It’s near giant mega malls, like Central World and MBK with food courts, trendy boutiques and hip cafes, local night markets, like Pathumwan, and there’s always something to see in the street, from people selling food to cool street art.

Here you can see the hustle and bustle of Bangkok at night with movie theaters, malls, and lots of action happening.
hipster skate bar with live music near my condo
rooftop bar near my condo
Whether you want a quirky ice cream, like matcha tea and charcoal, a pick-me-up latte or a cheeky beer hidden in your water bottle, you can find it.
Fabulous lady boys, towers of Chang beer, and rules for sitting on the toilet in Thailand
the malls have coffee shops, trendy art work and quirky things, like toy machines with cat figurines and cat-themed cafes

And because I’m almost on the 30th floor, I have an epic view of the city and can watch beautiful sunsets and apocalyptic storms, depending on the weather. 😮


the thunder usually comes rolling in around 4 PM each afternoon

Side note: Maybe you could buy some lotto tickets and hope to pay for your condo with your winnings, but I’m sure you’ll need to get an actual job if you’d like to pay for this type of place. 😉

lotto tickets sold on many street corners

Finding a job: 

Now that brings me to what brought me here in the first place: my job. I knew that I wanted to find a teaching job abroad and I really enjoyed teaching here last time, so I started looking for positions in August using Ajarn and LinkedIn. May and November are the best months to look for jobs in schools, but I still found many openings during this month. To get a good job in Thailand, most schools require a bachelor’s degree, a teaching qualification, and teaching experience. My philosophy was to apply for every job that looked appealing and then see what kind of response I received. I had the advantage of being available immediately, which made me appealing to employers as well. When negotiating salary, make sure you take the whole package into consideration. Many schools will pay for your flight, visa costs, accommodation on arrival, and paid holidays.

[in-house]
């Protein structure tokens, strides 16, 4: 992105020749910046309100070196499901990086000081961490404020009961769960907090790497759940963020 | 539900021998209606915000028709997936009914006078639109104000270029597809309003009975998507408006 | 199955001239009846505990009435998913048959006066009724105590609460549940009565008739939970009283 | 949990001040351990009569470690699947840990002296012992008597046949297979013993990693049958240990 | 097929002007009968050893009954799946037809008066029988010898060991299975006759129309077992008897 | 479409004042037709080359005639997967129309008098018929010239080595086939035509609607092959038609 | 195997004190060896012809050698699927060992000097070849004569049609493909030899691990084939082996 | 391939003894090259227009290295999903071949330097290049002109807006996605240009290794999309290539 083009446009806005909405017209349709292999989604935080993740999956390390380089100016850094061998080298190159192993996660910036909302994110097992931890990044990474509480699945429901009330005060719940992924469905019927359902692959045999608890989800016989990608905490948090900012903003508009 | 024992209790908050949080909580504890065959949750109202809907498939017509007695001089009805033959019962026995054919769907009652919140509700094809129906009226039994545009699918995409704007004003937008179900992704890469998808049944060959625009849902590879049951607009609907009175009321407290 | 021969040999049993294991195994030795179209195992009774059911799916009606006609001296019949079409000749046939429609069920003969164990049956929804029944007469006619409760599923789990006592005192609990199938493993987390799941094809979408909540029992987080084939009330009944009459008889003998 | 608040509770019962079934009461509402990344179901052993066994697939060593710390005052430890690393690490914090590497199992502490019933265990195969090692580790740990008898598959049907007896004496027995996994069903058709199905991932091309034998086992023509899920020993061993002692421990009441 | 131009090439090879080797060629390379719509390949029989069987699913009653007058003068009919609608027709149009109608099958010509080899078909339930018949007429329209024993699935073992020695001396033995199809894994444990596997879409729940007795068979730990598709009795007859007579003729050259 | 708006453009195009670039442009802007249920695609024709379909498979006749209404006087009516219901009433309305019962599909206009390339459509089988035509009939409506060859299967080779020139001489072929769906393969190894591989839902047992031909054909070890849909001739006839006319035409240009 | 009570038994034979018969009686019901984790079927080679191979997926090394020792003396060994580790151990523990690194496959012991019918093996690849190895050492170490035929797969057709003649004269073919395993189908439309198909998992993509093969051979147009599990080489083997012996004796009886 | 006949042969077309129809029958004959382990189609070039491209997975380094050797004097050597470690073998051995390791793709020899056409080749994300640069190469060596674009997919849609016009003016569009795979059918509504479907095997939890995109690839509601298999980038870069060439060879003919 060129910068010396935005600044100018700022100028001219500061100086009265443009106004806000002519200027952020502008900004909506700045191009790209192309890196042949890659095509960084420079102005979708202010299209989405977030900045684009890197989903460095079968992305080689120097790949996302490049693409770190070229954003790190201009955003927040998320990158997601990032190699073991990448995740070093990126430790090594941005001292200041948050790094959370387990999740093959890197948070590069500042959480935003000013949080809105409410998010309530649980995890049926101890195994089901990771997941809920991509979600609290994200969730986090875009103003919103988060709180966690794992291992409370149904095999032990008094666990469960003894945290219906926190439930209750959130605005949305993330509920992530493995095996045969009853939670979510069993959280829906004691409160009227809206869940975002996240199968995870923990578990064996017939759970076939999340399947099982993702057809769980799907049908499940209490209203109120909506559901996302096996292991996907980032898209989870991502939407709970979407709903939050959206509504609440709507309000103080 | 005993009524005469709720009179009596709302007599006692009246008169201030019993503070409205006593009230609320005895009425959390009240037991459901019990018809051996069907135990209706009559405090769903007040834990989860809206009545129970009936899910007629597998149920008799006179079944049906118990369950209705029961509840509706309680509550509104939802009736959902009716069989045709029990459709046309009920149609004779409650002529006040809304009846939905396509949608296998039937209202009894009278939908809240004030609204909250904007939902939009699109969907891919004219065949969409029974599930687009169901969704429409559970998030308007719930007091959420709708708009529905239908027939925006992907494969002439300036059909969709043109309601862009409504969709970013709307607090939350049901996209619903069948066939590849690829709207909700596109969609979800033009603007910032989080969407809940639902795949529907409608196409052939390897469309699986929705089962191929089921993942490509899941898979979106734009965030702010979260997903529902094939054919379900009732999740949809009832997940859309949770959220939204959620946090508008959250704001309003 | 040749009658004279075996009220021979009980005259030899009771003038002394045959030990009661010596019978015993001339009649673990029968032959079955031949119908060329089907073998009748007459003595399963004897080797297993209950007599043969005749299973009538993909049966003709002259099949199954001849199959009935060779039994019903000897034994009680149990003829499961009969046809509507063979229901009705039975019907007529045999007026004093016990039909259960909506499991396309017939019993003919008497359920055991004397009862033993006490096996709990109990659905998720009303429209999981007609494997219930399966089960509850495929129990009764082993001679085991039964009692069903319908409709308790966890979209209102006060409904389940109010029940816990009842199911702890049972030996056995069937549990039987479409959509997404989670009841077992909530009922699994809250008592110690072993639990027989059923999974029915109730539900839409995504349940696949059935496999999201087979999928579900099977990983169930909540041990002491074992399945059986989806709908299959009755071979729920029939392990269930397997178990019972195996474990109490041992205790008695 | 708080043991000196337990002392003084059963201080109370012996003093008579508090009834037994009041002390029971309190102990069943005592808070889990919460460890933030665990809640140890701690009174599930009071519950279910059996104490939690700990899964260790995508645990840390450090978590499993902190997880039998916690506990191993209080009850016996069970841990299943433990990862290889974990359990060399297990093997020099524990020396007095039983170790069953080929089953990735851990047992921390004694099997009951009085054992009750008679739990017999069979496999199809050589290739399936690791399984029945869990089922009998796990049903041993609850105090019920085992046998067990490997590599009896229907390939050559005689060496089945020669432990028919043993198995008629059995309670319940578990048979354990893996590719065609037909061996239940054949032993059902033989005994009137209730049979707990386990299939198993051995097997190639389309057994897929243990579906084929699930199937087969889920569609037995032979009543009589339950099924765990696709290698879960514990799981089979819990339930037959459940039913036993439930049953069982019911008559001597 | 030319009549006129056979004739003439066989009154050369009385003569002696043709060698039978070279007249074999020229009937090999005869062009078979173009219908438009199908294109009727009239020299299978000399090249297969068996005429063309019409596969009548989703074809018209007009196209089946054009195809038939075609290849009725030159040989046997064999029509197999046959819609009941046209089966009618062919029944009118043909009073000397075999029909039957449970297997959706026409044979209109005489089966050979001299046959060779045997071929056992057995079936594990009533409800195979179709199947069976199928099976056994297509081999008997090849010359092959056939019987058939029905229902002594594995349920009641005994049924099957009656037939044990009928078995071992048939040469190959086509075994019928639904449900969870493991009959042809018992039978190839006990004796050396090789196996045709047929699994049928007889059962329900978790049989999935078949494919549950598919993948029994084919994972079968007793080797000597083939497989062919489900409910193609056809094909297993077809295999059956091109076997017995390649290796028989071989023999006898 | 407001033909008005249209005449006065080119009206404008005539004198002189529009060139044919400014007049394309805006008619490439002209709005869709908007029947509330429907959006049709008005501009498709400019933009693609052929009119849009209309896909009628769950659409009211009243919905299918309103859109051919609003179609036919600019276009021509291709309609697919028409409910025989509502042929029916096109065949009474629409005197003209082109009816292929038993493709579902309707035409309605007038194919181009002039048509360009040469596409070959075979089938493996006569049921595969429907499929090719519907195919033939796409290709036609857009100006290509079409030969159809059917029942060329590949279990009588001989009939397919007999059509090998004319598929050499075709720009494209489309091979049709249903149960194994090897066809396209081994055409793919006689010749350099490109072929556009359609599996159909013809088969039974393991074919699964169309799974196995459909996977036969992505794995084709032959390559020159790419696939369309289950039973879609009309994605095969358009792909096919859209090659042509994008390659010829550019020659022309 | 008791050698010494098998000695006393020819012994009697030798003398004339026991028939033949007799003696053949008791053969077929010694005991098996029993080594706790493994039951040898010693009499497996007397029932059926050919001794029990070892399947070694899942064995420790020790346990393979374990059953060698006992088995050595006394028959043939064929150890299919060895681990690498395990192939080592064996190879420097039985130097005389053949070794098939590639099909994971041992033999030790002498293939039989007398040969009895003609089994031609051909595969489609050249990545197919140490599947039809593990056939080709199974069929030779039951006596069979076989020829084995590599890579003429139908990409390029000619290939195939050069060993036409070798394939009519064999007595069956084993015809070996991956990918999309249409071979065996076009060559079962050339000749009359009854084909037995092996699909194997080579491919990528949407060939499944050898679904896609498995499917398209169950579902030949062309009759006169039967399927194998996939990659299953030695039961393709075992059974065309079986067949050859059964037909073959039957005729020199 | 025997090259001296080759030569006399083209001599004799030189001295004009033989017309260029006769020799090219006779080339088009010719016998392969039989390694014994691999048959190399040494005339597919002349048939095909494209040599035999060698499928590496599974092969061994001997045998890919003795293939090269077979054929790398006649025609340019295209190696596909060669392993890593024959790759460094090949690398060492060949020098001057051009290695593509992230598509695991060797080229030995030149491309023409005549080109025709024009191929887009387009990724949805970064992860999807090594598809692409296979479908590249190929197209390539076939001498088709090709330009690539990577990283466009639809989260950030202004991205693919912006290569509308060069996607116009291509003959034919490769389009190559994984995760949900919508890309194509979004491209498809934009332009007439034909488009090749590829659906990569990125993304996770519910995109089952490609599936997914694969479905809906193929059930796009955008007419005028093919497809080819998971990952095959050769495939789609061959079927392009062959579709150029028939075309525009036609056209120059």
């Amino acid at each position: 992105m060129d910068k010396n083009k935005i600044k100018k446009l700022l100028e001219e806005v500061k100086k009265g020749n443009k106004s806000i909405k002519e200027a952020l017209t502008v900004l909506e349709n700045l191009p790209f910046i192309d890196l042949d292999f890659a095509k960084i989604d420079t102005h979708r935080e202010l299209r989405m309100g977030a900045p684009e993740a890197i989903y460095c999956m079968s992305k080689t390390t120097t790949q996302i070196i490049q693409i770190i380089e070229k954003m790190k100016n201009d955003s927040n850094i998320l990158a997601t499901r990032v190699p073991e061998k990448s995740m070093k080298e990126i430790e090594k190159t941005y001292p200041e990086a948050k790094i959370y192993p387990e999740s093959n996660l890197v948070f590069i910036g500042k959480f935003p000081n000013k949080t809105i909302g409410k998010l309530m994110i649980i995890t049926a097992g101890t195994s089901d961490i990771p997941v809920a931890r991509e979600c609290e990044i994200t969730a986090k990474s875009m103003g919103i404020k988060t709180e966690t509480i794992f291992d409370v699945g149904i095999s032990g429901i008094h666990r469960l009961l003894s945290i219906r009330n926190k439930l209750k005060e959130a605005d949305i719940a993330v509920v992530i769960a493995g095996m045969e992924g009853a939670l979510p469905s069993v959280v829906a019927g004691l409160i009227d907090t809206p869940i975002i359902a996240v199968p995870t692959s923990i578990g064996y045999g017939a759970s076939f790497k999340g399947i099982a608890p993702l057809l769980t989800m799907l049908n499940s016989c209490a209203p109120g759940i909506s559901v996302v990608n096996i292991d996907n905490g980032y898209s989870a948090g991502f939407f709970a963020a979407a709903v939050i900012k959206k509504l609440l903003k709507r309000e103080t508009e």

To obtain the work permit in Thailand as an American, you will need to have your college degree certified. You can do this by making an appointment with the American embassy in Bangkok. Book early, since you typically have to wait around two weeks for an appointment. The cost for this diploma notarization is 50 USD.

The American Embassy in Bangkok

After that, you will have to get that document certified at the Thai immigration office, which costs an additional 10 USD and takes 3 days for regular service. From there, you’ll have to apply for the appropriate visa and permit, which can cost a couple hundred dollars, so it would be good if all these fees were paid for by your company. It is also good if the company assists with these appointments, since it is difficult if you don’t speak the local language.

Thai immigration in Bangkok

Teaching in Thailand: